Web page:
Pivot Tobacco Cessation Coaches – Positively Impacting People’s Lives

What’s one of the main differences between Pivot and other smoking-cessation programs? Without a doubt it’s the quality and empathy of its coaches – the folks who partner one-on-one via text on a secure smartphone app. Pivot coaches are highly trained and certified professionals who do a lot more than just cheerleading. They encourage, educate and provide good old-fashioned companionship for your employees (a.k.a. “Pivoters”) on the journey toward quitting or reducing tobacco use.

We listened in on a panel discussion between four of the team’s all stars* to find out what makes Pivot coaches such a special breed.

What leads a person to choose a role like this?

“I love having a positive impact on people’s lives,” says Heather, a coach trainer at Pivot. “Most Pivoters are truly motivated. They’re tired of feeling bad about themselves, and having their loved ones beg them to quit. They’re discouraged, because they’ve tried so often and failed. When we give them tools that really work, they’re able to turn their lives around and discover new levels of self-respect. I go home every night feeling great about what they’ve accomplished with our help.”

Jarell, a veteran Pivot coach, agrees. “For me, it’s all about personal connections. I’ve always been a people person. With Pivot coaching, you’re not talking about trivial topics. You’re getting into core issues. Conversations go very deep, because tobacco addiction impacts every aspect of a person’s being. Unfortunately, the people around them often don’t understand. Once a Pivoter told me I was the only person on the whole planet that he could talk with about his difficulty quitting. It brought me to tears.”

Sofia nods. She monitors the Pivot community, a peer-to-peer resource offering 24/7 text forum for Pivoters. “We hear that all the time, actually. Stopping an addictive habit requires a total change in lifestyle. You have to modify your daily routine, and often even change the people you hang out with. It can be awfully lonely. To be able to contact a Pivot coach and text with a compassionate person can make the difference between success and failure.”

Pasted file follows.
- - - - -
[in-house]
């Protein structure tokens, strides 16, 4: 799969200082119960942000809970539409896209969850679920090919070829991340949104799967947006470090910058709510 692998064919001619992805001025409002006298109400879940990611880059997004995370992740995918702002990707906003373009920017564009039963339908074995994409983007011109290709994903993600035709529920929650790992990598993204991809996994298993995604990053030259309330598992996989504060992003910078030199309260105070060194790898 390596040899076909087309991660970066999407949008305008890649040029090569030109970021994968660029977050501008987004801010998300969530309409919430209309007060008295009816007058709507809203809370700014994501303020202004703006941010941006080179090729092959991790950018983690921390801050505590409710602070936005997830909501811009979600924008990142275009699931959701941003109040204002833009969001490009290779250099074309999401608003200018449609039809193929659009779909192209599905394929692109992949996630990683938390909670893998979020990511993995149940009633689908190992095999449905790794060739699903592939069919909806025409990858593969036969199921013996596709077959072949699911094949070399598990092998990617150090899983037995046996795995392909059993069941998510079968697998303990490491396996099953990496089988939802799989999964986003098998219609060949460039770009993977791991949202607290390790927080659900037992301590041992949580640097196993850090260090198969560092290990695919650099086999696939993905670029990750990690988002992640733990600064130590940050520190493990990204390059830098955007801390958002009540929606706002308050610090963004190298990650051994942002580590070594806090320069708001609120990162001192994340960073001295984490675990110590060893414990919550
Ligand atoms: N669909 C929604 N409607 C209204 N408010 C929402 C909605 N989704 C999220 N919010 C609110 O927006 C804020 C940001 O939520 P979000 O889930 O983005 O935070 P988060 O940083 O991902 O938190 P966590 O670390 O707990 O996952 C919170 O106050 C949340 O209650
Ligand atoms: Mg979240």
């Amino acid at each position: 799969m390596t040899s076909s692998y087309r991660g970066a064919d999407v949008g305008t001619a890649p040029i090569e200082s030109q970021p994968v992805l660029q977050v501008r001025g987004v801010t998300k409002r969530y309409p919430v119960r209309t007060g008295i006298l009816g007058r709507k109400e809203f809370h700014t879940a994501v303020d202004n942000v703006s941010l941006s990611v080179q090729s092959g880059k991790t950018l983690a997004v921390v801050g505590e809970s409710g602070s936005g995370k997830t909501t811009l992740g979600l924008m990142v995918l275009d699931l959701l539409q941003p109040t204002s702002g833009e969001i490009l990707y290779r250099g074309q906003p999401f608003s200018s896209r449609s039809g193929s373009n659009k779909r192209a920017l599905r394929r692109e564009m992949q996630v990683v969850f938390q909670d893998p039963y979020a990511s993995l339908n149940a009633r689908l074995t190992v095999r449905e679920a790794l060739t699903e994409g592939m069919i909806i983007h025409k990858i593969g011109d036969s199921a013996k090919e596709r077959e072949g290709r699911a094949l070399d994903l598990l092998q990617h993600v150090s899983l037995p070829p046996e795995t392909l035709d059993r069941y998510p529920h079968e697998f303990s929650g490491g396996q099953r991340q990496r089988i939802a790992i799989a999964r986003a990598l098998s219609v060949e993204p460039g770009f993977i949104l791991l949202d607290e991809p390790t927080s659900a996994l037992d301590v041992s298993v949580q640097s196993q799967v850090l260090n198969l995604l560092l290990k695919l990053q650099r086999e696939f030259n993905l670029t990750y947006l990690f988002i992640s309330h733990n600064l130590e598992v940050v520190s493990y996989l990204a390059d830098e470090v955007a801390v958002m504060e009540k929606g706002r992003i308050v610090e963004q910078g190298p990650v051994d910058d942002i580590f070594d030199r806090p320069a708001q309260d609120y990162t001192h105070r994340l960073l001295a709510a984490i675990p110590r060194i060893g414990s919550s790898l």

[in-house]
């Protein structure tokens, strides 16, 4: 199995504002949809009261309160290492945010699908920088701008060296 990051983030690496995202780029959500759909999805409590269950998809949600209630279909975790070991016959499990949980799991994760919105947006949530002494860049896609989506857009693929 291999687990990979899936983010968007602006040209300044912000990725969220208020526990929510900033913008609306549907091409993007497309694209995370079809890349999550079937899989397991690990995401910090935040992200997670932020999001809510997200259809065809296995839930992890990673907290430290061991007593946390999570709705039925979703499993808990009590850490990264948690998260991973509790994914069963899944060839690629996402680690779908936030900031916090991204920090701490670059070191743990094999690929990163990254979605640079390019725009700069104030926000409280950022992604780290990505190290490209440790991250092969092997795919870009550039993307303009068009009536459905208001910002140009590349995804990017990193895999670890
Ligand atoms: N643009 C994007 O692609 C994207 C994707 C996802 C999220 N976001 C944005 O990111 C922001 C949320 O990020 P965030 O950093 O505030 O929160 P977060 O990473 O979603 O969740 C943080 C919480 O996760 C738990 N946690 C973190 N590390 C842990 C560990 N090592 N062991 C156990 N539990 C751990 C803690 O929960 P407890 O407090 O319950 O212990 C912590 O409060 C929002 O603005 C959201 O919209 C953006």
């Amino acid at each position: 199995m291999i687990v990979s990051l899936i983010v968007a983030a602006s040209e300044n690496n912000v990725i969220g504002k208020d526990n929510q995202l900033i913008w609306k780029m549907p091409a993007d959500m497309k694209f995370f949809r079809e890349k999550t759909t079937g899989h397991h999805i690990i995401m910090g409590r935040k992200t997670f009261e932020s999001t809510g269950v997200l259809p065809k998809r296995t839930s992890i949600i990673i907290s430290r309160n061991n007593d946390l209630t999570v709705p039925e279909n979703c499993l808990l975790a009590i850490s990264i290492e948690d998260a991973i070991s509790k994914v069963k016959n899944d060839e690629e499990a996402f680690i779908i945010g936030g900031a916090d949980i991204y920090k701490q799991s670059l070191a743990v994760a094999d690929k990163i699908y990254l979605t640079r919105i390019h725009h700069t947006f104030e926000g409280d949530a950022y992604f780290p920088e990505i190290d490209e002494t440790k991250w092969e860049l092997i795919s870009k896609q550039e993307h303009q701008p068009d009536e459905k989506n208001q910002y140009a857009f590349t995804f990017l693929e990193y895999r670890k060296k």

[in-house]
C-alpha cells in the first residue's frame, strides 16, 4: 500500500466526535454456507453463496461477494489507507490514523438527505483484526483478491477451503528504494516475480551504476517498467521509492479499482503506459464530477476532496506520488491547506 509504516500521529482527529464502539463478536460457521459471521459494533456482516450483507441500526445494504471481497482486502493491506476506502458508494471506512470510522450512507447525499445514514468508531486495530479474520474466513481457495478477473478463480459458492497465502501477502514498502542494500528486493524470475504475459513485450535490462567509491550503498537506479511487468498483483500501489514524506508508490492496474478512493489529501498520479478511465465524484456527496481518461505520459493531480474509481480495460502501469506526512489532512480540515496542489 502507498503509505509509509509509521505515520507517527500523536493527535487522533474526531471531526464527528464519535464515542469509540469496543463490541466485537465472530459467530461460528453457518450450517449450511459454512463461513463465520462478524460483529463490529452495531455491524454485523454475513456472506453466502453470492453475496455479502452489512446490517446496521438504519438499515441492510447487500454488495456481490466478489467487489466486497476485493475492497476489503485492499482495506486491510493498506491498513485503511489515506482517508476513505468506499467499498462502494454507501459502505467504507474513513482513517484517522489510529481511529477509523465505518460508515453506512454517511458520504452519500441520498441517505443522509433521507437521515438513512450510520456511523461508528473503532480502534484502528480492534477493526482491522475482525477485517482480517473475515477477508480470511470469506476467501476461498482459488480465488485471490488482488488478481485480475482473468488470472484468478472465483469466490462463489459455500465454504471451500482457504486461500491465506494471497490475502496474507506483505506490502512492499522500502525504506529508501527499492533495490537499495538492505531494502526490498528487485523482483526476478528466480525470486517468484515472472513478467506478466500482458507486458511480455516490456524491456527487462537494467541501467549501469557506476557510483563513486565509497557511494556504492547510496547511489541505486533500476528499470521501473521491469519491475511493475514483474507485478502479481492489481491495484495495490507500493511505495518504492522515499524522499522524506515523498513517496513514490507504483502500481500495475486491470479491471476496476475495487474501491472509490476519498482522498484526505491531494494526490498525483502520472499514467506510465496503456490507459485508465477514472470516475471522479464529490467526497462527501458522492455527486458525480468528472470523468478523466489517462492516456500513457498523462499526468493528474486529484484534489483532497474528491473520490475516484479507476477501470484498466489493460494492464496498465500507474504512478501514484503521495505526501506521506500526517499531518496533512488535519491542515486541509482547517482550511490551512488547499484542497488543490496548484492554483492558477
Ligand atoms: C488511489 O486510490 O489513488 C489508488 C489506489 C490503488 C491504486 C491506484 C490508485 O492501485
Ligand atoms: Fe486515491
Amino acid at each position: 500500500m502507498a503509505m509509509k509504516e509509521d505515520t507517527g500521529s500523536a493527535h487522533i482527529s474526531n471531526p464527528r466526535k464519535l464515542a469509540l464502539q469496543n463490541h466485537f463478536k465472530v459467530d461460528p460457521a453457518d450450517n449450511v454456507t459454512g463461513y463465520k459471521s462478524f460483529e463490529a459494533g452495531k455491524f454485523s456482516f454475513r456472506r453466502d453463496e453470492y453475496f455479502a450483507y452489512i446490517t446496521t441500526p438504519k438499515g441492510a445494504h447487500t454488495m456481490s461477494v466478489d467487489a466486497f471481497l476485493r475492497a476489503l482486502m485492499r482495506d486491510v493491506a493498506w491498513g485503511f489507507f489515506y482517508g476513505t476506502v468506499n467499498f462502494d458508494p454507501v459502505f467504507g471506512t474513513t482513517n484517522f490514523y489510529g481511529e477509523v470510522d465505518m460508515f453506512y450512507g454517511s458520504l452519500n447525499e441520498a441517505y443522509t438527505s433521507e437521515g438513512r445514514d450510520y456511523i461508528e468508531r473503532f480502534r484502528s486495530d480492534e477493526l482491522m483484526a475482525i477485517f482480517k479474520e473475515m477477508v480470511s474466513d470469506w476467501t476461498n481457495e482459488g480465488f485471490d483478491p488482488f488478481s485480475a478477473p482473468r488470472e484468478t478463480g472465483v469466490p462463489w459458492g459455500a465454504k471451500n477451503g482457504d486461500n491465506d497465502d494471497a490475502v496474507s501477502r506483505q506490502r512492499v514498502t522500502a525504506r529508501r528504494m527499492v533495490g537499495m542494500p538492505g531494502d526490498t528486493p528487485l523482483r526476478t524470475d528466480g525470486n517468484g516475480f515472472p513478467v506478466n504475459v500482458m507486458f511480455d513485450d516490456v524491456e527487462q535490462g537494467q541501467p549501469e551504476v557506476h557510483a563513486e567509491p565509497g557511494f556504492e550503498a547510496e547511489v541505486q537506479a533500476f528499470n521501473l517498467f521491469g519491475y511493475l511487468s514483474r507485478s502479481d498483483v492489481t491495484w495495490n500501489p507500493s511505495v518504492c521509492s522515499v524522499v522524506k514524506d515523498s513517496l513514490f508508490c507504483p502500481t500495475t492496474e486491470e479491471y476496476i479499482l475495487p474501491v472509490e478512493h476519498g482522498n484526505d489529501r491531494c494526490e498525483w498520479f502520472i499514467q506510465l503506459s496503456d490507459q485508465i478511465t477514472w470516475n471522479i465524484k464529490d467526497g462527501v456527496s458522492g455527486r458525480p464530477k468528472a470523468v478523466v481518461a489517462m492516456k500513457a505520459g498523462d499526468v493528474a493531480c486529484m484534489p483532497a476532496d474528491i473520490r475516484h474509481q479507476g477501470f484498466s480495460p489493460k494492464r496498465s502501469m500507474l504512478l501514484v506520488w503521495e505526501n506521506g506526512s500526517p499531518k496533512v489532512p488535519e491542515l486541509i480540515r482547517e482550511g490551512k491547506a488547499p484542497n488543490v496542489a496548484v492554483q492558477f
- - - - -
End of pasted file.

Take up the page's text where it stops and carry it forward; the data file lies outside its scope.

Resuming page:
Autumn, a coach for many years, brings a different point of view. “I’m a prior smoker, which gives me an insider’s perspective,” she says. “Although I don’t often mention the fact to Pivoters, I think it makes me a lot more empathetic to their struggles. And because I’ve seen so many benefits from quitting myself, I know I’m making a big contribution to their long-term health and happiness. It’s a joy and an honor to be part of their journey.”

What do Pivoters struggle with the most?

“I’d say it’s self-image,” Jarell comments. “People are stigmatized and shamed about using tobacco. They’re surrounded by so much negativity. When they feel bad about themselves, it’s hard to believe they can stick with a program and make it work. That’s when science comes in handy. We remind Pivoters that nicotine is a powerful drug, and it’s highly addictive. We explain how it works in the body, and then let them connect the dots – so they learn that being addicted doesn’t mean that they’re a bad person,” she says.

“You’re right about bringing in the science, because it can help users understand why they’re on an emotional roller coaster,” Sofia adds. “When they get headaches, or are irritable and angry, we can reassure them that it’s the drug in their body acting out, not them.

“On the other hand,” she continues, “some users don’t want an intellectual explanation. They just need you to be there and listen. Each interaction is different. You’ve got to stay flexible and be creative. I often have to rely on my intuition.”

A wry laugh comes from Heather. “Once a Pivoter exploded at me and yelled, “I hate you!’ But then he apologized right away. I used the outburst to illustrate how the drug was causing his volatility, turning him into a person he didn’t like. It ended up being kind of a good thing. He hadn’t realized before how profoundly the addiction was impacting his behavior, not just his lungs. That’s why we adopt a holistic approach.”

What do you mean by a holistic approach?